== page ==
This study investigated the quality of life among 2435 employees in Deqing County and Taizhou City during the COVID-19 epidemic in March 2020, shortly after their return to work. Our study found that most participants had returned to work, and employees in Taizhou where epidemic was more severe were more likely to worry about the epidemic and had relatively low quality of life compared with Deqing, a low risk area. The awareness of the COVID-19 was common and most people implemented some measures to protect themselves accordingly, which were also associated with a higher quality of life. Being married and having no isolation were associated with better quality of life, while worrying about the epidemic led to a reduced quality of life.
Our study participants had a higher mean EQ-5D utility value (0.990±0.033) compared with the results from previous studies(16, 21, 22), so was the average VAS score (93.5) (16, 21, 23). Moderate pain/discomfort and anxiety/depression were the common problems affecting quality of life in our study population, which was consist with results from some other studies (16, 21, 22). Our results showed that anxiety/depression was the main problem followed by pain/discomfort, which was consisted with the finding from the study by Liu et al(21) but was inconsistent with results from studies by Guan et al(16) and Zhang et al(22) with the same questionnaire of EQ-5D. There might exist healthy worker effect and also our study participants were younger compared with some other studies.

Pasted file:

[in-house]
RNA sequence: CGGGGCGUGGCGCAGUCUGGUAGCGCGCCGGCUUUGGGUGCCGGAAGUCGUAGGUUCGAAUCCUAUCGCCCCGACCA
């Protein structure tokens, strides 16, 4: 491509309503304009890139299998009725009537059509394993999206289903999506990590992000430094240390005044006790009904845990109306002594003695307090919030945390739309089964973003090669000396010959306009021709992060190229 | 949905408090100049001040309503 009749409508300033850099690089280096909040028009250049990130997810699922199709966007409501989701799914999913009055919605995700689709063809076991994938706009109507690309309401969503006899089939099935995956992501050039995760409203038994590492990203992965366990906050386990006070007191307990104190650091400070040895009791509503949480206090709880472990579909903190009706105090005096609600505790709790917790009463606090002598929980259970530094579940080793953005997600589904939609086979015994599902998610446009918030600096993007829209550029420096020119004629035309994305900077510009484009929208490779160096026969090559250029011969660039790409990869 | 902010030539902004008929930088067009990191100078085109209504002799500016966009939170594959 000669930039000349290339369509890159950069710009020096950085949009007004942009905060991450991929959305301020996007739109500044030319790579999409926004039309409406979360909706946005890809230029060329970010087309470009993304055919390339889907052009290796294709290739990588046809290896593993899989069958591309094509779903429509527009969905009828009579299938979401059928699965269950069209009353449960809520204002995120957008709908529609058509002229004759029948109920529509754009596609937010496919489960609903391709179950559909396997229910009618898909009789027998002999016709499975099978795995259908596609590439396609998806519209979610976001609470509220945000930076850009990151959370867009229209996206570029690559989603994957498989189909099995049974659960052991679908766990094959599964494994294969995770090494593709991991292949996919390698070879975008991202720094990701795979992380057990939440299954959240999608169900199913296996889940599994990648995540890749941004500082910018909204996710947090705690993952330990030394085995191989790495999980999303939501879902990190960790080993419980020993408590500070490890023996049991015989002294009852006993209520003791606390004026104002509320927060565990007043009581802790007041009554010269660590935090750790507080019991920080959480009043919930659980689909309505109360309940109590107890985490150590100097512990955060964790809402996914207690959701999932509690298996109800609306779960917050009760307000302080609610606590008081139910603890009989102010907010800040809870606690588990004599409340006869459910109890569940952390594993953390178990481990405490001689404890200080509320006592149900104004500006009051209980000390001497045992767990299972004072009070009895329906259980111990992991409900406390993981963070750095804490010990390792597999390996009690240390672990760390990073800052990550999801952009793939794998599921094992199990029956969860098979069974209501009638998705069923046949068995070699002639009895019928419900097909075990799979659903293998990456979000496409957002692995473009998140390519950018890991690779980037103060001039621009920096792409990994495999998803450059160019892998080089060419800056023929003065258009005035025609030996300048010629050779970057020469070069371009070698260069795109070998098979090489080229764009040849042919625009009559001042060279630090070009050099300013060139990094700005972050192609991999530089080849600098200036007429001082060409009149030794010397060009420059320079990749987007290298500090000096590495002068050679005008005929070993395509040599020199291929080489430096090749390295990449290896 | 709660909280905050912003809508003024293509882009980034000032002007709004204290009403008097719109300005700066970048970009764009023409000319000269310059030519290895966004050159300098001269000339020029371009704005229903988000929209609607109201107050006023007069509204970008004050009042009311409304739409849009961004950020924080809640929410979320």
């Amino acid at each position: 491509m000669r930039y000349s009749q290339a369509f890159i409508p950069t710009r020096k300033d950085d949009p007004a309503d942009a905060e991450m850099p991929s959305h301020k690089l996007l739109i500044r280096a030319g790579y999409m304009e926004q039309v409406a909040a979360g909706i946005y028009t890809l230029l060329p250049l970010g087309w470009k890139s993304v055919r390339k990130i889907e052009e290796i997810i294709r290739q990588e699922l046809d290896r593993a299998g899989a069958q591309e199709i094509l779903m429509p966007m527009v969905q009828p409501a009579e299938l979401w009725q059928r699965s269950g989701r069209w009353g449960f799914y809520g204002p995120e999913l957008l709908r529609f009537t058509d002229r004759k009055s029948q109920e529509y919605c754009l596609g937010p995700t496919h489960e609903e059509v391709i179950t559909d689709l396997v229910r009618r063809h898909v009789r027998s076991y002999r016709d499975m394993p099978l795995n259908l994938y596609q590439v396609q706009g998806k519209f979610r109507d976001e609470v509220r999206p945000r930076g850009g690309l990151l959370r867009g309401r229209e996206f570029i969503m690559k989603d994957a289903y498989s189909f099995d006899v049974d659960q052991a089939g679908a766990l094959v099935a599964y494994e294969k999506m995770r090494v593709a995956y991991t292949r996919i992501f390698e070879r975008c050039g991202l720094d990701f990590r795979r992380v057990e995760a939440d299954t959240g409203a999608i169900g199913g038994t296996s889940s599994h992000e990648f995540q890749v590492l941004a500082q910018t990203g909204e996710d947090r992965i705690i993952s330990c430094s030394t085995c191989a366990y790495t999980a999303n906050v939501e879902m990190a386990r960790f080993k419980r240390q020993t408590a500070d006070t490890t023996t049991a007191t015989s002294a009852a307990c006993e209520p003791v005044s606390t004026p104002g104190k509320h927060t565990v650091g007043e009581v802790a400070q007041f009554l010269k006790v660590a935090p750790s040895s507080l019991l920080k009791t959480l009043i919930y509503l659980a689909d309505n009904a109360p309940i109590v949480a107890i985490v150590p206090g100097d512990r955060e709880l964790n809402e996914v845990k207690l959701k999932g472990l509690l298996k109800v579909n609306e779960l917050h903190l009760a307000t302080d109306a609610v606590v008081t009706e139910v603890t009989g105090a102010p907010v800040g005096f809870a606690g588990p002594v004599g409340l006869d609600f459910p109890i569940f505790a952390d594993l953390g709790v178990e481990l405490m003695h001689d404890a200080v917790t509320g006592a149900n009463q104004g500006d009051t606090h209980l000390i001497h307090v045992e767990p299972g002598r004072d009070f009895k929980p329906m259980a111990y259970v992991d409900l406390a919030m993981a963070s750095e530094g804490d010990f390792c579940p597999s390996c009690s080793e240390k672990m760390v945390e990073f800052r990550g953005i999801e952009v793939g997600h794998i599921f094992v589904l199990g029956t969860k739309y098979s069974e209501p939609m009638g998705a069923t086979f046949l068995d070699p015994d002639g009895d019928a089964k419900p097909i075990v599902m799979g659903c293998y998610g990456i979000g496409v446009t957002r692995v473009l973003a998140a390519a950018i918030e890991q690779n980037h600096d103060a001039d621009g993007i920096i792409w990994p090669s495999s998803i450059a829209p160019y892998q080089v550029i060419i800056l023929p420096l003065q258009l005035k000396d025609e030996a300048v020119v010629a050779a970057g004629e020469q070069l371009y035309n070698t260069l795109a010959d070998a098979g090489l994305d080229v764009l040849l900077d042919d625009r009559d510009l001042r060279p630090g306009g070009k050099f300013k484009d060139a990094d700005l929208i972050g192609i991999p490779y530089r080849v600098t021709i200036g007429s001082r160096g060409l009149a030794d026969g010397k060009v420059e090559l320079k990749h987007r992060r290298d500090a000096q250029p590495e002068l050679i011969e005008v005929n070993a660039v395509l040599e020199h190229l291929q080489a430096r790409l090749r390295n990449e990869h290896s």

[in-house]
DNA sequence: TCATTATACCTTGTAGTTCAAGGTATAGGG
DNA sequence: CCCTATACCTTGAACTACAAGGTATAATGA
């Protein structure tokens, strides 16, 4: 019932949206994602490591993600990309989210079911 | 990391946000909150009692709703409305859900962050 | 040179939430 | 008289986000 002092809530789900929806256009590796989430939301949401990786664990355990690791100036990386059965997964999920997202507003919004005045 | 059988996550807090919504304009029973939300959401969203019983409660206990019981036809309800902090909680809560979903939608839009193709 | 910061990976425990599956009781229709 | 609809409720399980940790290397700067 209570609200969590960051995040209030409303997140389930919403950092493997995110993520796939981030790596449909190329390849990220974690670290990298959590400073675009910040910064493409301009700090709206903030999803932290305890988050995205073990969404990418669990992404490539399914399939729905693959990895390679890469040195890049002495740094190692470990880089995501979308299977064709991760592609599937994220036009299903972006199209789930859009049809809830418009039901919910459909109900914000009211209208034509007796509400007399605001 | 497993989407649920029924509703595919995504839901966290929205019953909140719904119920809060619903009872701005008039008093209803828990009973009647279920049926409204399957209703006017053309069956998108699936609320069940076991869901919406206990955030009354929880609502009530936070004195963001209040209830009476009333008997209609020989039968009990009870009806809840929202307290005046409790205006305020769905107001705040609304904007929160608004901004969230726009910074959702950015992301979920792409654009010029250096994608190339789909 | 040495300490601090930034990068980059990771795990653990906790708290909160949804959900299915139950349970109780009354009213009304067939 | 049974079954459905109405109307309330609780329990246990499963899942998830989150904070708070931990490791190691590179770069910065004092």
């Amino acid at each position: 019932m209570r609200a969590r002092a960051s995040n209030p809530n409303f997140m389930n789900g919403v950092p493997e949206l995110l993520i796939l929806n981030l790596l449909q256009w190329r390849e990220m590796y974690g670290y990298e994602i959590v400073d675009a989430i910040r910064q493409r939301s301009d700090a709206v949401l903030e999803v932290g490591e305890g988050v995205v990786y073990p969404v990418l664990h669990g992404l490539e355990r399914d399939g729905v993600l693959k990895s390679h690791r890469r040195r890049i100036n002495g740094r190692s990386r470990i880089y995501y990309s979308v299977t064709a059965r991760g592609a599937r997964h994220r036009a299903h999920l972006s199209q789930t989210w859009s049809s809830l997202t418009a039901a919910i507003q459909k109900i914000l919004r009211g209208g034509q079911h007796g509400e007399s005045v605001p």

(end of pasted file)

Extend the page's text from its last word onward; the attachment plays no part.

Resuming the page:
Our results also indicated that regular physical activity and keeping home ventilation were related to the better quality of life in Deqing. However, in Taizhou, worrying about the epidemic, wearing a mask, keeping home ventilation and marital status were associated with quality of life. Of these factors, wearing a mask, keeping home ventilation and be married had a protective impact on the quality of life.
Recent studies showed that anxiety and depression caused by COVID-19 was associated with people’s life quality (24–26). However, only 3.9% participants reported problems of moderate anxiety/depression, while about 50% felt worried about COVID-19 in our study. Therefore, we suspected that the low-intensity and continuous worry about the epidemic seemed not enough to cause anxiety and depression, but enough to have a negative impact on people's quality of life instead. Meanwhile, even during the quarantine, most people still regularly went out to purchase essential supplies. Some protective measures such as home ventilation and wearing a mask when going out could reduce the risk of infection and might comfort people's emotions, which might explain their associations with life quality at high risk area. Associations of physical activities and marital status with life quality were also observed in previous study in Chinese general population (27) (28), which were similar with ours. The findings of Zhang(25) suggested that, most people received increased support and spiritual solace from their friends and family members. Our result that single participants were more likely to had worse life quality than those be married supported this assumption, which suggested that the unmarried people were more vulnerable to a worse quality of life during the epidemic. Physical activity was related to better life quality in youth(29) as well as working-age population (30), which was also observed in our study.
The main strength of our study was the relatively large sample size of 2435 participants and we assessed quality of life during the epidemic just after those participants returned to work. This study had some limitations: 1) non-randomized sampling limits the generalization of the results; and 2) we used cross-sectional study design and there was no information on change of quality of life before and after the epidemic.